But the super adorable moments just keep coming with Subaru running with Haru to return Nana’s house key. The moment Haru comes face to face with Hachi is just spot on (by the way, love the naming sense in this show with Nana owning Roku and Hachi – it’s terrible and yet brilliant). And then there’s the moment when Subaru calls Haru and for once Haru goes to him, prompted by Hachi given Haru does not mean food.
Warm sparkles and sweet moments aside, this is just a fun episode. Subaru is making an effort to be nice to Nana and while he is incredibly awkward, there’s a genuine adorableness about him. Nana is just a bundle of sweet and while there are some shipping Nana with Subaru I’m feeling more of an older sister type with her. And Subaru could really do with one. But as always, the star of the show and the one who stole my heart again and made me want to hug my own kitty is Haru. Watch the anime for Haru alone, the rest is just kind of window-dressing.
The problem with being impulsive is it comes with a whole bunch of ongoing impacts that could have been foreseen if the initial event had been planned. Anyone who owns a pet knows the raft of responsibilities it brings with it, and the joy and love. However Subaru, in My Roommate is a Cat did not go looking to pick up a pet cat. He picked up Haru on a whim and can barely look after himself let alone a pet.
Fortunately, the ripples have already begun to swirl about him and his editor is hanging around more often than not as is his self-proclaimed child-hood friend. They both invade his house (he really should change the locks) for breakfast and the end result is Subaru being dragged out to buy a collar which then leads to the discovery that he hasn’t had Haru taken to the vet which then leads to the discovery that he’s actually been over-feeding Haru and as a former stray Haru will eat whenever food is around.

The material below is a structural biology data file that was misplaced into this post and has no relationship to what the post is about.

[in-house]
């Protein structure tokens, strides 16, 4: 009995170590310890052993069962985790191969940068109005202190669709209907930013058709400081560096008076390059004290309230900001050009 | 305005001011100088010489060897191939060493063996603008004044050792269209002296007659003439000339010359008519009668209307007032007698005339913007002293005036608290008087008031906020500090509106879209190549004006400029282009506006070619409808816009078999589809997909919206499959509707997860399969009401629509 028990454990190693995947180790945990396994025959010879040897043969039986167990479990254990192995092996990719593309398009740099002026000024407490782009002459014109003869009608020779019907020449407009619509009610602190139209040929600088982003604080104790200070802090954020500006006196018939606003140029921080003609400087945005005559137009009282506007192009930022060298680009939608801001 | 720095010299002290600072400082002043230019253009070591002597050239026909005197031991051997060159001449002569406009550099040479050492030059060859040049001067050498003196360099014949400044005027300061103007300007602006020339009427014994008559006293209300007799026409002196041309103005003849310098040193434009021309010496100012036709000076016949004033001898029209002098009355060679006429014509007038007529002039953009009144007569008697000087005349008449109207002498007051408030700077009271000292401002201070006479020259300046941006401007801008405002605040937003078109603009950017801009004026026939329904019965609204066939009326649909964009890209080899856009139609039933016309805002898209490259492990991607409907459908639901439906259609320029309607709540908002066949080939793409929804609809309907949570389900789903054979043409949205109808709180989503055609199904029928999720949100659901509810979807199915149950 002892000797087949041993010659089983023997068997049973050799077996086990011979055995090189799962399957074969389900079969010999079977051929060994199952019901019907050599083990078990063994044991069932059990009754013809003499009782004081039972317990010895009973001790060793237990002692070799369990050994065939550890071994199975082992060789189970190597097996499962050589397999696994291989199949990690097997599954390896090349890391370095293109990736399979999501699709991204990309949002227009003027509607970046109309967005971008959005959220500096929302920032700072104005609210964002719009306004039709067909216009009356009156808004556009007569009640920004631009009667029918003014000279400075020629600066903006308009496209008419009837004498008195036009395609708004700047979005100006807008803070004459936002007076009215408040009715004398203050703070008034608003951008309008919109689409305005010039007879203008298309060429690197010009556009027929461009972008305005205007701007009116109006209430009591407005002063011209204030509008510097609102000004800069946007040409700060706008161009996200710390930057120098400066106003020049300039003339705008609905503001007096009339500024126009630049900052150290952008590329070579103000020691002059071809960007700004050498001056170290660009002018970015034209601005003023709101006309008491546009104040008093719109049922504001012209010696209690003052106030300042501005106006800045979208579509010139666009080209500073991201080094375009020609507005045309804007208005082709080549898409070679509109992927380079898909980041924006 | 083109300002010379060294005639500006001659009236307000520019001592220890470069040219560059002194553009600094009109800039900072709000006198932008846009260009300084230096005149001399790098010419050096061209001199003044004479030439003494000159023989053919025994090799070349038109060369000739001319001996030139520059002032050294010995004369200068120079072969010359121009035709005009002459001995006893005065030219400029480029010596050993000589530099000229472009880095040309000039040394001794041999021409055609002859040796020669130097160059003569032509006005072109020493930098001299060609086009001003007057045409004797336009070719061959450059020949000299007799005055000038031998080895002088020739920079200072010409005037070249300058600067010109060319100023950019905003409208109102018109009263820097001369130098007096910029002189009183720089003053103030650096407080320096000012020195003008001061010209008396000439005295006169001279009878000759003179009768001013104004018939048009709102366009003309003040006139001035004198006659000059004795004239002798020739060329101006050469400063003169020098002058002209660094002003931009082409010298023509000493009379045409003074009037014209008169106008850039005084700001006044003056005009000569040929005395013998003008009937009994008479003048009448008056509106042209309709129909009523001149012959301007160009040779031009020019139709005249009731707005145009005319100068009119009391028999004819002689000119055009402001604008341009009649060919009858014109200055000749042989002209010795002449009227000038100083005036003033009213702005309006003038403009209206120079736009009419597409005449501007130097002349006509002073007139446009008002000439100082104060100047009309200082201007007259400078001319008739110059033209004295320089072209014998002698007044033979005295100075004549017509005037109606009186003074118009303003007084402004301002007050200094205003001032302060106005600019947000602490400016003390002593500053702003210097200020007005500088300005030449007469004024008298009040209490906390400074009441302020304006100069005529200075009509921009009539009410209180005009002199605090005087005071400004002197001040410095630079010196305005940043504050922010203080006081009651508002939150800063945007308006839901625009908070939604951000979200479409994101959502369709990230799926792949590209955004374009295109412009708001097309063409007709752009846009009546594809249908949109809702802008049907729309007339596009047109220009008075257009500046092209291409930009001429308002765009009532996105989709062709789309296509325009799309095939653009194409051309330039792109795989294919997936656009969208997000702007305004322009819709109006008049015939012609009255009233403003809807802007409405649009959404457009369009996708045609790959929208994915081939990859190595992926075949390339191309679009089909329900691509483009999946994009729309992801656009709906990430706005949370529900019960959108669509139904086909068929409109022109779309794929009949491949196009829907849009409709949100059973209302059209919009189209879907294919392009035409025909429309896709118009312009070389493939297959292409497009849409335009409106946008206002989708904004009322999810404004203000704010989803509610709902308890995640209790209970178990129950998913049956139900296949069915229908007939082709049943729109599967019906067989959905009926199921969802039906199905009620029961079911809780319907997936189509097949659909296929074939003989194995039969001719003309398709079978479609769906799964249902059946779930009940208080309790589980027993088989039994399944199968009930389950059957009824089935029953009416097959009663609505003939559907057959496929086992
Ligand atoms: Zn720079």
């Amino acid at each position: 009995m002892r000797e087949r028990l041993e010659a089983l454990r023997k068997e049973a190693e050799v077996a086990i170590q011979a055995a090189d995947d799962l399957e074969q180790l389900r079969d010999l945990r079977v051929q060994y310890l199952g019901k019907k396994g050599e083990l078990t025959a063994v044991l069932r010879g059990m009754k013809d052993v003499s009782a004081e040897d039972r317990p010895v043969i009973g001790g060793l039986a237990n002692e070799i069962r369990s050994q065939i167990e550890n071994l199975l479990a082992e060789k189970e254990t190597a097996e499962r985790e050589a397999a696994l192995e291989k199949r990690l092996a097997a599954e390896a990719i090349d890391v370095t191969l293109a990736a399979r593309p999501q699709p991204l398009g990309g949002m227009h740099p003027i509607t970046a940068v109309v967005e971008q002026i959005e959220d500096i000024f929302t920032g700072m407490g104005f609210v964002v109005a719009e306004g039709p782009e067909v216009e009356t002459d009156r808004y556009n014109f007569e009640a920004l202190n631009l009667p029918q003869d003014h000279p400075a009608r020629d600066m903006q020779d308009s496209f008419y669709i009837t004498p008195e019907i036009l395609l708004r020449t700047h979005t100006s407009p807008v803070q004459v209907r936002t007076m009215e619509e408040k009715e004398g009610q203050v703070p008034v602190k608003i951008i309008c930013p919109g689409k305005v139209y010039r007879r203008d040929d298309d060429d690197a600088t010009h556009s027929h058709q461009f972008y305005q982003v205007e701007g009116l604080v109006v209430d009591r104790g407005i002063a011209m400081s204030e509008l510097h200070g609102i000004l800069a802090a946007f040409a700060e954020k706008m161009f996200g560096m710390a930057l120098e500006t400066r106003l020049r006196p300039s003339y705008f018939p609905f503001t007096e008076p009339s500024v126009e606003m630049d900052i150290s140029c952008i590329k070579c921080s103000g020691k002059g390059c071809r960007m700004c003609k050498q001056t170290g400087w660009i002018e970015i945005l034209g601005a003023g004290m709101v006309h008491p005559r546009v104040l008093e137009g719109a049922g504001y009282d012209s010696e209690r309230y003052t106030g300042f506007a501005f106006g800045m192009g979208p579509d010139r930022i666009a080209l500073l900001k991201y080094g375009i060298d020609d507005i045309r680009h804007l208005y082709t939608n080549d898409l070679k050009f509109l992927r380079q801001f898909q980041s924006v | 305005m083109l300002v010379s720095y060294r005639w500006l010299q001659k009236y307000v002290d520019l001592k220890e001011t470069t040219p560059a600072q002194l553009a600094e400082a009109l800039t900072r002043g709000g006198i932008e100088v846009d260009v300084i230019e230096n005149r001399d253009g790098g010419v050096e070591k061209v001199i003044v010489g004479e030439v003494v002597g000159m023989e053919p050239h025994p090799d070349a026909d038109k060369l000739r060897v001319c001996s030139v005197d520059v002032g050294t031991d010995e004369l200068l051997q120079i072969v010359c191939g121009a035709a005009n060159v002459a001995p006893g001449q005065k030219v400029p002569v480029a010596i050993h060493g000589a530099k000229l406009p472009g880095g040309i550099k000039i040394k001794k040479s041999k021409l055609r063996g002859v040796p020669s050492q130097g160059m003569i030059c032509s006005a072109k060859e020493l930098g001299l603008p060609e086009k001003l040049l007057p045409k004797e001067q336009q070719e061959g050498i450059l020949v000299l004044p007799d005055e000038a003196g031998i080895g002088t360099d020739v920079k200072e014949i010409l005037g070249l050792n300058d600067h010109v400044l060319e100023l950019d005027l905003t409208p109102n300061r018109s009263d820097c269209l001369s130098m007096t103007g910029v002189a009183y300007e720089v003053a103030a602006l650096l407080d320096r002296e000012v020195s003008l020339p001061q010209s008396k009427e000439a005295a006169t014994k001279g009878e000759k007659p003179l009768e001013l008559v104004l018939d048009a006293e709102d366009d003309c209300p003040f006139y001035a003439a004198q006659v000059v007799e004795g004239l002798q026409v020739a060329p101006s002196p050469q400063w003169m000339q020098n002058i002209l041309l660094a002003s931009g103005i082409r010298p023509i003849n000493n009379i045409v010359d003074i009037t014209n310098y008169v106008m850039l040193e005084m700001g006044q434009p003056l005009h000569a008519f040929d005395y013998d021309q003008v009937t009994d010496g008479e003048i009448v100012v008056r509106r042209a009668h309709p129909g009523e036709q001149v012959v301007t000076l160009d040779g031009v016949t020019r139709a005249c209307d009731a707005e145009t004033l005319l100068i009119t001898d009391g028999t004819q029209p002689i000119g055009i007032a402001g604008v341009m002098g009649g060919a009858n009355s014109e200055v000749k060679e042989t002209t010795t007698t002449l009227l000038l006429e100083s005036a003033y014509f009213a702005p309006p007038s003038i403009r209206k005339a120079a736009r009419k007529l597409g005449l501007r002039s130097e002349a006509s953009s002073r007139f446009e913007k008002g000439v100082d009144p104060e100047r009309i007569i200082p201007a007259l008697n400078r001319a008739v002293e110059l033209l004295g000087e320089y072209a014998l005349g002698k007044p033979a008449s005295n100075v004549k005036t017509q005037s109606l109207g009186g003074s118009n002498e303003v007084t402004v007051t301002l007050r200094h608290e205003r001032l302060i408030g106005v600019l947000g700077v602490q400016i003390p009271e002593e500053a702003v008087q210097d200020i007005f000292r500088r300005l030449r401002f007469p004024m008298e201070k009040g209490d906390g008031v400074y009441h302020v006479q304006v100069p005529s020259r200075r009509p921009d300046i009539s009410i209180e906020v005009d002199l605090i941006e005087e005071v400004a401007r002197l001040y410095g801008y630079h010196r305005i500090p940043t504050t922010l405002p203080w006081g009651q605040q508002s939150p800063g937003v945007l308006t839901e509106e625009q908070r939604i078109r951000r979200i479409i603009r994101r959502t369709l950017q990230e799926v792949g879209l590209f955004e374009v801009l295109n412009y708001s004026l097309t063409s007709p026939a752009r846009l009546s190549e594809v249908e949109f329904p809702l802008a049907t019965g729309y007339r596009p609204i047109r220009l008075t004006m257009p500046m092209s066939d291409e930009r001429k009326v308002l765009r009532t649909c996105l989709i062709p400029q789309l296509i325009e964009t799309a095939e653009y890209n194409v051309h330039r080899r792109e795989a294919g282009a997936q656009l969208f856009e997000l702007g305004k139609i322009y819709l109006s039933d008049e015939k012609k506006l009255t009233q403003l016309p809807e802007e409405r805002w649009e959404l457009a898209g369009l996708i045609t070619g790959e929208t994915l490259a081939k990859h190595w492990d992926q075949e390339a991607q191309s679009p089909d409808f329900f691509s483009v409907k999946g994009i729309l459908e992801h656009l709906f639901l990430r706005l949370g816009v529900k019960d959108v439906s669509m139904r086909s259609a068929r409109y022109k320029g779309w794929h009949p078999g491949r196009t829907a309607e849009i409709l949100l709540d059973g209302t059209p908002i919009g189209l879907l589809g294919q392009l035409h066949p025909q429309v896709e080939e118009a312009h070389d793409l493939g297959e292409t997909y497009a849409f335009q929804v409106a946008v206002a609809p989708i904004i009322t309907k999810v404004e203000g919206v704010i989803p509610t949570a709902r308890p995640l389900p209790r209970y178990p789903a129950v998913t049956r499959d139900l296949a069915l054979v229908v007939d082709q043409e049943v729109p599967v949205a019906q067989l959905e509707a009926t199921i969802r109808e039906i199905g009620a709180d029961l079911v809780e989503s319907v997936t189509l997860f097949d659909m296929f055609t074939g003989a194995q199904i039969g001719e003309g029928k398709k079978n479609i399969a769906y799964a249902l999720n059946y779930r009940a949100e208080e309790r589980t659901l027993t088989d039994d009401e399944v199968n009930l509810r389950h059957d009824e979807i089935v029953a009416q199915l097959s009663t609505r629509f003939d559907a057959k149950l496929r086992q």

It’s a simple situation but one made fairly entertaining by Subaru’s utter lack of preparedness. It’s a trait I’m sure many people can recognise when people who are super into routines do suddenly do something unexpectedly, they struggle to deal with the flow on disruptions. They aren’t used to taking things as they come or trying something new so every step becomes a hurdle that is utterly and completely exhausting.
For once, the whole way through the episode I just kept wondering what Haru thought of all the antics that dragged her about to the vet and back. It is finally very clear to me why they’ve set up this formula of Haru’s perspective at the end. It may not always be golden, but there are now times when I’m anticipating hearing the cat’s view on issues and I’m wondering during the first telling how Haru sees things. It lifts the fairly mundane into something that is just that little bit more interesting.